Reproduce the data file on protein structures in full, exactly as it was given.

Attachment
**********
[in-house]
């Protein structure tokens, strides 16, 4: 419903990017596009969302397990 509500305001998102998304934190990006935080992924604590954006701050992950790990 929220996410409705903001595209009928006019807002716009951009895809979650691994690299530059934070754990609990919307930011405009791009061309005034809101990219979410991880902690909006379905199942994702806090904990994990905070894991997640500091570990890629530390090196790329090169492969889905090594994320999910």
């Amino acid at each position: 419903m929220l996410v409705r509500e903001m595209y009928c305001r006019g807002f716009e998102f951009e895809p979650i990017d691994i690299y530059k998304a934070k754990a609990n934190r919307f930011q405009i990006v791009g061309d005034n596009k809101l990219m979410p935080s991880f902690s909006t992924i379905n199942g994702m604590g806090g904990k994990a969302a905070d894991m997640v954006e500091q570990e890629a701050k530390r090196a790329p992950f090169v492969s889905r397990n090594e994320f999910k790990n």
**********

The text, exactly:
[in-house]
């Protein structure tokens, strides 16, 4: 419903990017596009969302397990 509500305001998102998304934190990006935080992924604590954006701050992950790990 929220996410409705903001595209009928006019807002716009951009895809979650691994690299530059934070754990609990919307930011405009791009061309005034809101990219979410991880902690909006379905199942994702806090904990994990905070894991997640500091570990890629530390090196790329090169492969889905090594994320999910």
């Amino acid at each position: 419903m929220l996410v409705r509500e903001m595209y009928c305001r006019g807002f716009e998102f951009e895809p979650i990017d691994i690299y530059k998304a934070k754990a609990n934190r919307f930011q405009i990006v791009g061309d005034n596009k809101l990219m979410p935080s991880f902690s909006t992924i379905n199942g994702m604590g806090g904990k994990a969302a905070d894991m997640v954006e500091q570990e890629a701050k530390r090196a790329p992950f090169v492969s889905r397990n090594e994320f999910k790990n």